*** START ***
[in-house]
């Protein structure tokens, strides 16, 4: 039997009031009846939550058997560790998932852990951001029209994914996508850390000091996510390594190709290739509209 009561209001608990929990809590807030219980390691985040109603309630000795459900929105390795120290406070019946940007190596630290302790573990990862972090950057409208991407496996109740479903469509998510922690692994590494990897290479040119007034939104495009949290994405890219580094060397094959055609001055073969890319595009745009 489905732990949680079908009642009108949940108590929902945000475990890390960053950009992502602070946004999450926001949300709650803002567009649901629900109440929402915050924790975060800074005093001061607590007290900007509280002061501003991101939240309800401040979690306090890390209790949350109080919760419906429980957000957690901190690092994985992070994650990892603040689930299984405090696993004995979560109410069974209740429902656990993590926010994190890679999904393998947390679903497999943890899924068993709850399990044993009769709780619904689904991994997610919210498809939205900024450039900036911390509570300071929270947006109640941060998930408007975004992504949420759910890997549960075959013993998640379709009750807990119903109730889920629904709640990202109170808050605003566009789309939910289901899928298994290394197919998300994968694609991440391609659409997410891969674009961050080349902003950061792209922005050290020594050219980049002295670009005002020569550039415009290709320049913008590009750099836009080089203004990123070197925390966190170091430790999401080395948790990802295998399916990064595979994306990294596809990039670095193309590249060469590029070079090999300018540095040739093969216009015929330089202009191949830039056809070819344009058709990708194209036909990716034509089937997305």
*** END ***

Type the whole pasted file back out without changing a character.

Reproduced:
[in-house]
């Protein structure tokens, strides 16, 4: 039997009031009846939550058997560790998932852990951001029209994914996508850390000091996510390594190709290739509209 009561209001608990929990809590807030219980390691985040109603309630000795459900929105390795120290406070019946940007190596630290302790573990990862972090950057409208991407496996109740479903469509998510922690692994590494990897290479040119007034939104495009949290994405890219580094060397094959055609001055073969890319595009745009 489905732990949680079908009642009108949940108590929902945000475990890390960053950009992502602070946004999450926001949300709650803002567009649901629900109440929402915050924790975060800074005093001061607590007290900007509280002061501003991101939240309800401040979690306090890390209790949350109080919760419906429980957000957690901190690092994985992070994650990892603040689930299984405090696993004995979560109410069974209740429902656990993590926010994190890679999904393998947390679903497999943890899924068993709850399990044993009769709780619904689904991994997610919210498809939205900024450039900036911390509570300071929270947006109640941060998930408007975004992504949420759910890997549960075959013993998640379709009750807990119903109730889920629904709640990202109170808050605003566009789309939910289901899928298994290394197919998300994968694609991440391609659409997410891969674009961050080349902003950061792209922005050290020594050219980049002295670009005002020569550039415009290709320049913008590009750099836009080089203004990123070197925390966190170091430790999401080395948790990802295998399916990064595979994306990294596809990039670095193309590249060469590029070079090999300018540095040739093969216009015929330089202009191949830039056809070819344009058709990708194209036909990716034509089937997305």